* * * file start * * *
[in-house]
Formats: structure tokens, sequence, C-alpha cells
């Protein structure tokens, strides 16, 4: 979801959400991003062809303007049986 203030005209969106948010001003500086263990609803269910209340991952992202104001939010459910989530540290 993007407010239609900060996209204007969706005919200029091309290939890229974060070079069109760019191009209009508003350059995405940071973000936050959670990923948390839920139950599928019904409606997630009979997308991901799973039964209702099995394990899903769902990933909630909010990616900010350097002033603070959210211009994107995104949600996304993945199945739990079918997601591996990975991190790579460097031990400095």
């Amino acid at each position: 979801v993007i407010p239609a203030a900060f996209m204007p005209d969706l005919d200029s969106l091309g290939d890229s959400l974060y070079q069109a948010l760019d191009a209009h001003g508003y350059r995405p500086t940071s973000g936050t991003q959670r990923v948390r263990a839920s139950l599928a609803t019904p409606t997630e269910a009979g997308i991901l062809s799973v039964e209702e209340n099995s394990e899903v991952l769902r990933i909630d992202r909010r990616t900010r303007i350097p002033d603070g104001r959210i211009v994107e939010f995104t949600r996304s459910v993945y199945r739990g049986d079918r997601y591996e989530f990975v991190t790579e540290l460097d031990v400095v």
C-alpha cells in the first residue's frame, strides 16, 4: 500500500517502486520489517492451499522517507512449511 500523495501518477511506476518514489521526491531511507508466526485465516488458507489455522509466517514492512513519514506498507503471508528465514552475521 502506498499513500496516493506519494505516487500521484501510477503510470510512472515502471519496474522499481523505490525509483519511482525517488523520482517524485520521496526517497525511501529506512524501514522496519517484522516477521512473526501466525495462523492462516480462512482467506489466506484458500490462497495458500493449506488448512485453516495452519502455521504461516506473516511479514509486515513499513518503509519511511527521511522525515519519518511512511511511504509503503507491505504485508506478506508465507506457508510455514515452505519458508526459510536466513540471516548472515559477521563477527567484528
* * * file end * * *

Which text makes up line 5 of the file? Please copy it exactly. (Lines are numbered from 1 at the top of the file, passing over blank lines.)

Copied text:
C-alpha cells in the first residue's frame, strides 16, 4: 500500500517502486520489517492451499522517507512449511 500523495501518477511506476518514489521526491531511507508466526485465516488458507489455522509466517514492512513519514506498507503471508528465514552475521 502506498499513500496516493506519494505516487500521484501510477503510470510512472515502471519496474522499481523505490525509483519511482525517488523520482517524485520521496526517497525511501529506512524501514522496519517484522516477521512473526501466525495462523492462516480462512482467506489466506484458500490462497495458500493449506488448512485453516495452519502455521504461516506473516511479514509486515513499513518503509519511511527521511522525515519519518511512511511511504509503503507491505504485508506478506508465507506457508510455514515452505519458508526459510536466513540471516548472515559477521563477527567484528